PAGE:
Oregon Judge Investigated for not Performing Same-Sex Weddings — Even Though He’s Not Performing Any Weddings

The Oregon Commission on Judicial Fitness and Disability has filed a laundry list of trivial complaints against Judge Vance Day, apparently hoping something will stick.

By Rachel Alexander Published on September 24, 2015

A judge in Oregon who has declined to perform same-sex marriages is now under investigation for ethical misconduct by the Oregon Commission on Judicial Fitness and Disability. This is curious because, unlike Kentucky court clerk Kim Davis, judges are not required to be involved in the process of extending legal recognition for marriages. Also, no same-sex couple ever even asked this judge to perform a marriage. Instead, Judge Vance Day decided to avoid the whole matter by ceasing to perform any weddings, a move legal experts concede is legal.

Nevertheless, the commission has move forward with the investigation of alleged misconduct, which even one left-leaning gay contributor to The Daily Beast has called “a progressive-led hit job.” Some believe Judge Day is being singled out and targeted because he is a former chair of the Oregon State Republican Party. 

Judge Vance Day (YouTube)

Judge Vance Day (YouTube)

The commission is investigating an astonishingly long laundry list of items against him, which many believe is an attempt to get something, if anything, to stick. The issues include his allegedly being a bad soccer dad, his posting a photo of Hitler in his courtroom, and his allowing a veteran with a felony conviction to handle guns. Each charge collapses under even a cursory scrutiny.

Half of the complaints center around Judge Day’s outreach to veterans — no good deed goes unpunished. One veteran in particular seems to have made the most of the complaints, and considering two of the complaints dealt with the vet having access to firearms through Day, something seems fishy. Why would you rat yourself out for committing a felony? It sounds like there may have been a falling out between the vet and Day, or perhaps the vet was pressured to make these far-fetched sounding complaints.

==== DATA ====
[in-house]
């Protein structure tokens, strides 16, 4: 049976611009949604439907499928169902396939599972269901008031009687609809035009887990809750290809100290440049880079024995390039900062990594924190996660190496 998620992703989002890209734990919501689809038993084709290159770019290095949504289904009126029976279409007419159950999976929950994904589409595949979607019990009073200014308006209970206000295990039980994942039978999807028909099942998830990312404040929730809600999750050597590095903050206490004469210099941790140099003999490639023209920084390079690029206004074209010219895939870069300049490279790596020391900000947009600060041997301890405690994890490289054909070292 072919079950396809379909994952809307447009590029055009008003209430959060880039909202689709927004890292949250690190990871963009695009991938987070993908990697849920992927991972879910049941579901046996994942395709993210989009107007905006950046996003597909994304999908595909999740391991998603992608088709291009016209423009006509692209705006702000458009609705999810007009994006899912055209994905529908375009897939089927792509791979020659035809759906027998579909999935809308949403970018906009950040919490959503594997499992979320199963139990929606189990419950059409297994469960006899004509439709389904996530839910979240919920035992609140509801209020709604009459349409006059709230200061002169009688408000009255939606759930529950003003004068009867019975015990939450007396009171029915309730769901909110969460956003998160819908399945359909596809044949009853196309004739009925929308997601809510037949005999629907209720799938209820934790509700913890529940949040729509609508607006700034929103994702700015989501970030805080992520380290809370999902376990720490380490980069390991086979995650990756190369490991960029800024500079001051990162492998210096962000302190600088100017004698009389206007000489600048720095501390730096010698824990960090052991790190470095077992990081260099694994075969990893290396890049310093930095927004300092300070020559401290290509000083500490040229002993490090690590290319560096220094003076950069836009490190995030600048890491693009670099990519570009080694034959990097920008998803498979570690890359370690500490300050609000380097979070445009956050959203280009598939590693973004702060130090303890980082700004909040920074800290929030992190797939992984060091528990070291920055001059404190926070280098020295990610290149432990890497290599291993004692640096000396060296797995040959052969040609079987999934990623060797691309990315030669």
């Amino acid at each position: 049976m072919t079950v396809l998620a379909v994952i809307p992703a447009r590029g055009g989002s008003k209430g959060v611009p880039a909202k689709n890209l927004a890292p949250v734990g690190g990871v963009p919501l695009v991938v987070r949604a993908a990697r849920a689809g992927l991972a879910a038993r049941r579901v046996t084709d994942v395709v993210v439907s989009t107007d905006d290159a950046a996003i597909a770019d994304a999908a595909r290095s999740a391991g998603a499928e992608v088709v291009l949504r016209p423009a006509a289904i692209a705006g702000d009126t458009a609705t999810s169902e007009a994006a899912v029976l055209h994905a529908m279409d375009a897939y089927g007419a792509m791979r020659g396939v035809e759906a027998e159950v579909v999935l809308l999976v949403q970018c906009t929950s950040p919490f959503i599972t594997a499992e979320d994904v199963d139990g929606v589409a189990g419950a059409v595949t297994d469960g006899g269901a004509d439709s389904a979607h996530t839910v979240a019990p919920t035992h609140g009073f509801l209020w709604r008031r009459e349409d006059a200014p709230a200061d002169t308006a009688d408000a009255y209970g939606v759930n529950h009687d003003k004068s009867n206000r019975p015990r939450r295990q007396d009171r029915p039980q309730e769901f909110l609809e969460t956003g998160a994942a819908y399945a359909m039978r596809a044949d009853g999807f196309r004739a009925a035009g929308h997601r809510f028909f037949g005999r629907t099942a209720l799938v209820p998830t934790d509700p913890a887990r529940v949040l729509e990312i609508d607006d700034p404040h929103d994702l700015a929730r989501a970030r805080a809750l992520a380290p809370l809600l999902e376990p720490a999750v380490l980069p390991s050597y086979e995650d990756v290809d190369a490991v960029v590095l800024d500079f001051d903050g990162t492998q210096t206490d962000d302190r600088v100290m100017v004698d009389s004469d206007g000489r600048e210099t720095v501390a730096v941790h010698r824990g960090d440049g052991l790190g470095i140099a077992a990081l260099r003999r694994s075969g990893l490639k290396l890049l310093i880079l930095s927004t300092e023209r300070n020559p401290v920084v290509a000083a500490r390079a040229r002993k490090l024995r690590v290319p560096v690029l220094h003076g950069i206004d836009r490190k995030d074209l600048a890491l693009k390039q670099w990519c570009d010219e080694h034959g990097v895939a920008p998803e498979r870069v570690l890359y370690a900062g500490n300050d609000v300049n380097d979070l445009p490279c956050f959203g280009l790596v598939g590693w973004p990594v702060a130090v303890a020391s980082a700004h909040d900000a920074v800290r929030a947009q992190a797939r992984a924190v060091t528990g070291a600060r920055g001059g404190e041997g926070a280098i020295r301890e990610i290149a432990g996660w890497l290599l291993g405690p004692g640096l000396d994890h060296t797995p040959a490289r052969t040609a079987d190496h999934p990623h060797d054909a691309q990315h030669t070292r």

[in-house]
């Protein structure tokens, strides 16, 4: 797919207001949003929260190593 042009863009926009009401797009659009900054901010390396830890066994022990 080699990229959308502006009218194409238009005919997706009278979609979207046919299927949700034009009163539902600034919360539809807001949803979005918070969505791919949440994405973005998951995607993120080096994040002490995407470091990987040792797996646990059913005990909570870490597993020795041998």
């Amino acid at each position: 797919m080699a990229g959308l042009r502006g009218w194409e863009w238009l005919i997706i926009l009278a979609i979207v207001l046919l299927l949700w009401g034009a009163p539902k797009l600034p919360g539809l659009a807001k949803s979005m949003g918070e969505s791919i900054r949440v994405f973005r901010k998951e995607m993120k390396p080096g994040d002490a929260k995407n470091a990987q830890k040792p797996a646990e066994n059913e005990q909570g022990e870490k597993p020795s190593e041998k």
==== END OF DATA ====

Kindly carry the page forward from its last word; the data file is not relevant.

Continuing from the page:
The Hitler photo was part of a collage donated by a World War II veteran who had served in the 82nd Airborne, its purpose to emphasize Hitler’s defeat — to make Hitler look bad, not good. Day told Fox 12 Oregon, “The purpose was to show that a young, vibrant democracy of citizen soldiers could overcome a fascist dictator like Adolf Hitler.”

The soccer dad complaint referenced Judge Day handing a referee his business card. Judge Day had complained to the referees’ table about the head referee. Judge Day asked for his business card, to find out what organization he worked for, and the referee asked for his card back in return. Apparently the commission thought this was Judge Day throwing his influence around.

Scrap of Hitler photo in WWII collage (Judge Vance Day's spokesperson)

Scrap of Hitler photo in WWII collage (Judge Vance Day’s spokesperson)

Another accusation against Day is that he asked for donations to fund the war memorabilia he hung on the wall, and that he put the displays up without permission. Day denies that he did not have permission.

Day had done business with a veteran he’d met through his courtroom proceedings, and had the vet do some work on his daughter’s house. The vet, who had a felony conviction and so was prohibited from handling firearms, found a gun inside a secret compartment in a cabinet while working. Day never told nor authorized the vet to handle firearms. Another time Judge Day went over to the vet’s house to fix his only source of heat. His son came along with him and had a handgun that Day did not know about. Another charge involved Day requiring the vet to read the book Fearless, about SEAL Team Six, of which the vet had been a member.

Most of the rest of the accusations sound so trivial they are not worth addressing. In one, his assistant reportedly did not want some of the war memorabilia hung on the wall near her station, since she found it offensive, so she removed it.

Judge Day told the Associated Press, “It appears that the commission has thrown everything in but the kitchen sink. The clear issue that they’re after me on is that I had stopped doing weddings because I have a firmly held religious conviction.”

A two-week hearing is scheduled to begin on November 9, and Day is required to pay for the entire trial himself. A conservative blog in Oregon refers to Day as a “victim of Oregon ‘tolerance.'” A defense fund has been set up for him here.

If the commission rules against Day, it will set a chilling precedent. Judge Day is not being tried by a jury of his peers, but by a commission of special appointees who likely have an agenda opposed to religious liberty. In an interview with KATU, Judge Day expressed his concern about the commission handling everything: “They’ve become the prosecutor and jury at the same time.”

Sounds like freedom itself is on trial.


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